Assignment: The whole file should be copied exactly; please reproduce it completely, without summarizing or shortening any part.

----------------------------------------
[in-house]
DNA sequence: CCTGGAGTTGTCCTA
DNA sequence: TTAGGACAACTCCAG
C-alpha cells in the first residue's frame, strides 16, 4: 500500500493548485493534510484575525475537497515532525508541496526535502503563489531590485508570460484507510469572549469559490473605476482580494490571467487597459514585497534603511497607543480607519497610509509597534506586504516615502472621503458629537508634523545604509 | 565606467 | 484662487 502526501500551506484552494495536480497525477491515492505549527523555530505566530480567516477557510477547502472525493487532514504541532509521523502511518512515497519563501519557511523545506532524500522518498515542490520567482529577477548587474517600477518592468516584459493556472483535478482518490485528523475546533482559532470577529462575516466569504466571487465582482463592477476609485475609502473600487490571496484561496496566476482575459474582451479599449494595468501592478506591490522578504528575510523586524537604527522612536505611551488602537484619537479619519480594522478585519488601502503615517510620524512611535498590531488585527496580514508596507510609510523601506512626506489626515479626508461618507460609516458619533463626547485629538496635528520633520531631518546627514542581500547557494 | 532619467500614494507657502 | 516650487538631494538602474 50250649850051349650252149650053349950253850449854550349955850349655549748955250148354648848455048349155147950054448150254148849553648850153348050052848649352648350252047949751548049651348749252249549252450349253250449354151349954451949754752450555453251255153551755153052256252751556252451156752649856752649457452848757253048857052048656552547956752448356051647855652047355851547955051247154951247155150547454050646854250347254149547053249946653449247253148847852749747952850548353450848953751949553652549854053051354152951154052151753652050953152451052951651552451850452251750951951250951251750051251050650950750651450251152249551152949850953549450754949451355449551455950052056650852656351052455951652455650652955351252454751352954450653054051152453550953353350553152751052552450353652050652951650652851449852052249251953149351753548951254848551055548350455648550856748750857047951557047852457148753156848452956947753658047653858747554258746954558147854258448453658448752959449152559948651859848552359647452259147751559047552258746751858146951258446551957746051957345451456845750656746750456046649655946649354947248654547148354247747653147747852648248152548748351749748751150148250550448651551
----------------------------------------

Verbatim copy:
[in-house]
DNA sequence: CCTGGAGTTGTCCTA
DNA sequence: TTAGGACAACTCCAG
C-alpha cells in the first residue's frame, strides 16, 4: 500500500493548485493534510484575525475537497515532525508541496526535502503563489531590485508570460484507510469572549469559490473605476482580494490571467487597459514585497534603511497607543480607519497610509509597534506586504516615502472621503458629537508634523545604509 | 565606467 | 484662487 502526501500551506484552494495536480497525477491515492505549527523555530505566530480567516477557510477547502472525493487532514504541532509521523502511518512515497519563501519557511523545506532524500522518498515542490520567482529577477548587474517600477518592468516584459493556472483535478482518490485528523475546533482559532470577529462575516466569504466571487465582482463592477476609485475609502473600487490571496484561496496566476482575459474582451479599449494595468501592478506591490522578504528575510523586524537604527522612536505611551488602537484619537479619519480594522478585519488601502503615517510620524512611535498590531488585527496580514508596507510609510523601506512626506489626515479626508461618507460609516458619533463626547485629538496635528520633520531631518546627514542581500547557494 | 532619467500614494507657502 | 516650487538631494538602474 50250649850051349650252149650053349950253850449854550349955850349655549748955250148354648848455048349155147950054448150254148849553648850153348050052848649352648350252047949751548049651348749252249549252450349253250449354151349954451949754752450555453251255153551755153052256252751556252451156752649856752649457452848757253048857052048656552547956752448356051647855652047355851547955051247154951247155150547454050646854250347254149547053249946653449247253148847852749747952850548353450848953751949553652549854053051354152951154052151753652050953152451052951651552451850452251750951951250951251750051251050650950750651450251152249551152949850953549450754949451355449551455950052056650852656351052455951652455650652955351252454751352954450653054051152453550953353350553152751052552450353652050652951650652851449852052249251953149351753548951254848551055548350455648550856748750857047951557047852457148753156848452956947753658047653858747554258746954558147854258448453658448752959449152559948651859848552359647452259147751559047552258746751858146951258446551957746051957345451456845750656746750456046649655946649354947248654547148354247747653147747852648248152548748351749748751150148250550448651551